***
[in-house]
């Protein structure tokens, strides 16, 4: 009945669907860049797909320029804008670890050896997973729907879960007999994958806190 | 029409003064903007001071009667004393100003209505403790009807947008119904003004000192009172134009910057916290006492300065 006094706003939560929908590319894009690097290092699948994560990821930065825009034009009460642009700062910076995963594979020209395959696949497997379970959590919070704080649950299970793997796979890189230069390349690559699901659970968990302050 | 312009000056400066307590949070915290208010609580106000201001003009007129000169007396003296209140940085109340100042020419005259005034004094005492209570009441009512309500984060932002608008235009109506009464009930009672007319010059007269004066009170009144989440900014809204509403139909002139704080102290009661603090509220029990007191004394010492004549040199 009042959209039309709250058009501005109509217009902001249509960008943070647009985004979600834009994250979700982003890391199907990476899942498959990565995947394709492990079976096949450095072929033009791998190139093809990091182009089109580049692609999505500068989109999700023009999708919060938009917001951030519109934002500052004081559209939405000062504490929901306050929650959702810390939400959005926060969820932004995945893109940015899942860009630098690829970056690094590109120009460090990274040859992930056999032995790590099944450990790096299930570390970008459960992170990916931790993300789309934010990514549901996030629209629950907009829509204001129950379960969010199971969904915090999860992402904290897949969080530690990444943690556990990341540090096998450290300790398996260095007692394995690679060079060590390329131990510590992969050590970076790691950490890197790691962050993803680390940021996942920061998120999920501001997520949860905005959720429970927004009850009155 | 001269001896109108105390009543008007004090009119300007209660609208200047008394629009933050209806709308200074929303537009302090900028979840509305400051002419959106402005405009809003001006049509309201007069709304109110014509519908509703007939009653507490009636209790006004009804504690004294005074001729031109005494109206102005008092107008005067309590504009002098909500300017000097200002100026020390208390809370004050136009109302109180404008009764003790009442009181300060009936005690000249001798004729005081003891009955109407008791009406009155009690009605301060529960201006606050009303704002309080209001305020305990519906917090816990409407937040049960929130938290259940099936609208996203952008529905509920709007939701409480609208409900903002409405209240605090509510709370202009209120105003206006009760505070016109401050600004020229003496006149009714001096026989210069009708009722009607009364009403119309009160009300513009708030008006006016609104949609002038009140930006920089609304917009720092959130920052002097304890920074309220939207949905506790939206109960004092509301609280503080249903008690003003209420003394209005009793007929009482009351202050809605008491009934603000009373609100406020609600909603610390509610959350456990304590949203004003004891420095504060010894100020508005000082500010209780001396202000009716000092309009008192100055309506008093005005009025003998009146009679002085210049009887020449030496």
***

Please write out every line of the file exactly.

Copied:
[in-house]
């Protein structure tokens, strides 16, 4: 009945669907860049797909320029804008670890050896997973729907879960007999994958806190 | 029409003064903007001071009667004393100003209505403790009807947008119904003004000192009172134009910057916290006492300065 006094706003939560929908590319894009690097290092699948994560990821930065825009034009009460642009700062910076995963594979020209395959696949497997379970959590919070704080649950299970793997796979890189230069390349690559699901659970968990302050 | 312009000056400066307590949070915290208010609580106000201001003009007129000169007396003296209140940085109340100042020419005259005034004094005492209570009441009512309500984060932002608008235009109506009464009930009672007319010059007269004066009170009144989440900014809204509403139909002139704080102290009661603090509220029990007191004394010492004549040199 009042959209039309709250058009501005109509217009902001249509960008943070647009985004979600834009994250979700982003890391199907990476899942498959990565995947394709492990079976096949450095072929033009791998190139093809990091182009089109580049692609999505500068989109999700023009999708919060938009917001951030519109934002500052004081559209939405000062504490929901306050929650959702810390939400959005926060969820932004995945893109940015899942860009630098690829970056690094590109120009460090990274040859992930056999032995790590099944450990790096299930570390970008459960992170990916931790993300789309934010990514549901996030629209629950907009829509204001129950379960969010199971969904915090999860992402904290897949969080530690990444943690556990990341540090096998450290300790398996260095007692394995690679060079060590390329131990510590992969050590970076790691950490890197790691962050993803680390940021996942920061998120999920501001997520949860905005959720429970927004009850009155 | 001269001896109108105390009543008007004090009119300007209660609208200047008394629009933050209806709308200074929303537009302090900028979840509305400051002419959106402005405009809003001006049509309201007069709304109110014509519908509703007939009653507490009636209790006004009804504690004294005074001729031109005494109206102005008092107008005067309590504009002098909500300017000097200002100026020390208390809370004050136009109302109180404008009764003790009442009181300060009936005690000249001798004729005081003891009955109407008791009406009155009690009605301060529960201006606050009303704002309080209001305020305990519906917090816990409407937040049960929130938290259940099936609208996203952008529905509920709007939701409480609208409900903002409405209240605090509510709370202009209120105003206006009760505070016109401050600004020229003496006149009714001096026989210069009708009722009607009364009403119309009160009300513009708030008006006016609104949609002038009140930006920089609304917009720092959130920052002097304890920074309220939207949905506790939206109960004092509301609280503080249903008690003003209420003394209005009793007929009482009351202050809605008491009934603000009373609100406020609600909603610390509610959350456990304590949203004003004891420095504060010894100020508005000082500010209780001396202000009716000092309009008192100055309506008093005005009025003998009146009679002085210049009887020449030496």